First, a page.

Wednesday, February 17, 2016

Microreview [video game]: Firewatch by Campo Santo

Controlled Burn


I was going to buy Firewatch no matter what it turned out to be. I've been a listener of the Idle Thumbs podcast since shortly after it started, following Chris Remo from when he was an editor at Shacknews. I love the insightful discussions the Idle Thumbs crew has every week. When the bulk of them joined together to form Campo Santo, I was instantly onboard for whatever game they would make together. "What is Firewatch?" was never a relevant question to me. I'm glad to report that, now that I know what Firewatch is, it's rather good, if a little pedestrian.

You play Firewatch as Henry, a volunteer fire lookout in Wyoming in 1988. You're in Shoshone National Park to look out for fires (obviously), and get away from your life for an indeterminate amount of time. Your boss, Delilah, is in the next tower over, and you communicate with her through your walkie-talkie over the course of the game.

Let's get this out of the way first: Firewatch is a first-person, narrative-driven adventure game. A "walking simulator", if you must, comparable to Gone Home, but set outdoors with more walking to do, but not necessarily more to see. The game is to listen to and talk to Delilah, "solve" a mystery, and get lost in the woods. You have a map, so getting lost is on you, and the mystery is revealed in whole by the time you get far enough in the game, so the bulk of the game rests on Henry and Delilah.

What it does best is that interaction between Henry and Delilah. Over the course of the game, you learn a lot about each other and it's wonderfully voice acted and well written. As Henry, you have a little bit of control over your voice. Many of your responses to Delilah are multiple choice, some with wildly different tones. There's a multiple choice prologue that sort of acts as a mad libs for your own Henry, but your choices don't necessarily change the story in radical ways. Some dialog might be a little snark-heavy, but that's also a choice of the player. Delilah and Henry are great, and Firewatch is non-existent without them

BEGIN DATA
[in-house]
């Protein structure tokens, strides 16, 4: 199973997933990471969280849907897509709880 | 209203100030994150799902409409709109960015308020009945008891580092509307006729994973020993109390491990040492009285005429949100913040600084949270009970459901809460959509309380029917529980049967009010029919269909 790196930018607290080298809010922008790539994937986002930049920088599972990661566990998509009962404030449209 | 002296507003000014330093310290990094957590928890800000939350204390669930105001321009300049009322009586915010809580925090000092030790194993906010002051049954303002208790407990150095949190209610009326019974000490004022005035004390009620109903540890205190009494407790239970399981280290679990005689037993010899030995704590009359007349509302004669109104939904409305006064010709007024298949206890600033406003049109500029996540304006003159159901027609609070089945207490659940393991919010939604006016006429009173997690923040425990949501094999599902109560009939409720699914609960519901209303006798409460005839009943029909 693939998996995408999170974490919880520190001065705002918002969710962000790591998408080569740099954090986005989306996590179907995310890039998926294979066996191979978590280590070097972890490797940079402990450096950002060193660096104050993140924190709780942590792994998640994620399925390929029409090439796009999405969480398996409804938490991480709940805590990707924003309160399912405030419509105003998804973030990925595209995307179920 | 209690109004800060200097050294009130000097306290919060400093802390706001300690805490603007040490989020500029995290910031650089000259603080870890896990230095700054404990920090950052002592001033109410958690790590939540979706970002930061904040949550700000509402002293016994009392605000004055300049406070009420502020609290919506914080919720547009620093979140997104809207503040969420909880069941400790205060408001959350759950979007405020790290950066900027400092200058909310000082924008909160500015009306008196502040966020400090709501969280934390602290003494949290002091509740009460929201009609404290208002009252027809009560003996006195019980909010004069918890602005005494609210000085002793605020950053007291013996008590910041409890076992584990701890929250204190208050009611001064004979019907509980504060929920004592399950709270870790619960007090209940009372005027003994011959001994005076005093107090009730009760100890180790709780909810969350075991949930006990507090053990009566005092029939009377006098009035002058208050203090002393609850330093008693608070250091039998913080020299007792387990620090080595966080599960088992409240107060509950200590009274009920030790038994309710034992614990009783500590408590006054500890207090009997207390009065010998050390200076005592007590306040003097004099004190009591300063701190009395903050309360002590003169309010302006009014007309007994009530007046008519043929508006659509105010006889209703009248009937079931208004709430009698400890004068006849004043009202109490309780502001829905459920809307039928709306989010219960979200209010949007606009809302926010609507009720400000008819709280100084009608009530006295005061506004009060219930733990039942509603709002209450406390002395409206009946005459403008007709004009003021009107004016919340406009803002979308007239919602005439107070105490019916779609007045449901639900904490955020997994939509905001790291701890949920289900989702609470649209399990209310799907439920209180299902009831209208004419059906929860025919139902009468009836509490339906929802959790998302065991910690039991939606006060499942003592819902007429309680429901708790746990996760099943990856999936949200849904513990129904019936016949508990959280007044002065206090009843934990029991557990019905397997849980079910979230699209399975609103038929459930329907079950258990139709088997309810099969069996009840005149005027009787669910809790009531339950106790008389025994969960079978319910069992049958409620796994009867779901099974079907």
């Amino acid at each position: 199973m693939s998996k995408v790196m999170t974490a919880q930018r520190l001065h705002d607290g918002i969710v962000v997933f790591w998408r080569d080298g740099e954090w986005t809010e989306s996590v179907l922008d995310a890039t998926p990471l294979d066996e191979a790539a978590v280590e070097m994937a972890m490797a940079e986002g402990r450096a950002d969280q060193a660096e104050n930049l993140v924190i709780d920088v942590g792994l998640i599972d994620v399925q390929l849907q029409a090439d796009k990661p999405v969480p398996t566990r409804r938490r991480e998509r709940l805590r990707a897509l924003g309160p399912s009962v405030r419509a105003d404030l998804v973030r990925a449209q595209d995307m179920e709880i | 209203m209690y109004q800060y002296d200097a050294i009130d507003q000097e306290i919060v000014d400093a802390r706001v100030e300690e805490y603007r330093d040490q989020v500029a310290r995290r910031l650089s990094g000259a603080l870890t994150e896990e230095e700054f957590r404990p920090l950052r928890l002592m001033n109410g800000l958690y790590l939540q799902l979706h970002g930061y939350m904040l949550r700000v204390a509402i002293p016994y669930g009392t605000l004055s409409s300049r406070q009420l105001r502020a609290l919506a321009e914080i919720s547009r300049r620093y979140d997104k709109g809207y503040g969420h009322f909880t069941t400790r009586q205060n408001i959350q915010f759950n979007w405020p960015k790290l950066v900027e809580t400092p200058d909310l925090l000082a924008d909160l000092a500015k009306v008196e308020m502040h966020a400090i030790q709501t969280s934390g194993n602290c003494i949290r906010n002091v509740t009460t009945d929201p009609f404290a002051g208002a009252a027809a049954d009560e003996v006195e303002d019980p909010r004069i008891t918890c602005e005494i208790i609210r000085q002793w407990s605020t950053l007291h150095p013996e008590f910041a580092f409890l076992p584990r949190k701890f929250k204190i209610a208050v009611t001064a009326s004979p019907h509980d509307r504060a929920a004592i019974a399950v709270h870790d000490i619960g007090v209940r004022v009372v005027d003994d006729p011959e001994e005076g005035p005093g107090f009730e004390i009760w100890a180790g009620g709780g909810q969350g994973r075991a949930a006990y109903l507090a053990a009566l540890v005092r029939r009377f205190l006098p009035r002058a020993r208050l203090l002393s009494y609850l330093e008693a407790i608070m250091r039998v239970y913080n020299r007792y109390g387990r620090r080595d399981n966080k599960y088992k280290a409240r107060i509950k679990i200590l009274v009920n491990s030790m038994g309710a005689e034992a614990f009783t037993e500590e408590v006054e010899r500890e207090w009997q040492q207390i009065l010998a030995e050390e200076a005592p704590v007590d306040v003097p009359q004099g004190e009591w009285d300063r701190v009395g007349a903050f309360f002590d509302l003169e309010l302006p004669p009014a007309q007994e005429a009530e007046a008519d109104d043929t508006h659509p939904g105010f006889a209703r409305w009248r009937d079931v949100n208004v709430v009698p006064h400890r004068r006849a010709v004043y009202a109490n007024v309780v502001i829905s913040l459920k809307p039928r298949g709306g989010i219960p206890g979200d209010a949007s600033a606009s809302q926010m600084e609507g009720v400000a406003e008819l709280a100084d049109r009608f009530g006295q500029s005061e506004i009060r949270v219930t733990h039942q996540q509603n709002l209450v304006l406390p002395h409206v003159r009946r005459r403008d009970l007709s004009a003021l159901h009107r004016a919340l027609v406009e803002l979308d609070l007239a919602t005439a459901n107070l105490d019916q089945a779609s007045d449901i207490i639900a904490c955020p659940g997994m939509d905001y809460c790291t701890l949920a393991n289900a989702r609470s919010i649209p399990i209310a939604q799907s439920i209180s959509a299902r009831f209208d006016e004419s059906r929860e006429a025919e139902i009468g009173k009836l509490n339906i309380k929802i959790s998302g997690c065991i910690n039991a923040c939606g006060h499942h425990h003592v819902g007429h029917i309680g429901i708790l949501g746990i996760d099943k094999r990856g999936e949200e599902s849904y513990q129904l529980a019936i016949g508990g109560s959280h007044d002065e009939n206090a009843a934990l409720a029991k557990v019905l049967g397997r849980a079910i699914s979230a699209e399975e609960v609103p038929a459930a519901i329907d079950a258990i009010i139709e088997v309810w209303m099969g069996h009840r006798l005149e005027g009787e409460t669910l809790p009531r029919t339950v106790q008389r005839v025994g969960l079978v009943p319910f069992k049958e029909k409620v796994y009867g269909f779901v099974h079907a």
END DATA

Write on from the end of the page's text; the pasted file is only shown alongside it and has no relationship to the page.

Though it's a short game (3.5 hours by my count), it's difficult to put down once you start. I didn't intend on playing through it all on release day, but as soon as I stopped, I would think about getting right back in to see what the next day brings. The game parts are a little anemic, and the ending abrupt, but the storytelling, character building, and the environments are all fantastic. It's a game that will give you something to think about for at least as long as it takes to play.

The Math

Baseline Assessment: 8/10

Bonuses: +1 Henry and Delilah's complex relationship

Penalties: -1 don't expect a lot of puzzle solving or action

Nerd Coefficient: 8/10 (well worth your time and attention)

***

POSTED BY: brian, sci-fi/fantasy/video game dork and contributor since 2014

Reference: Campo Santo. Firewatch [Panic Inc, 2016] 

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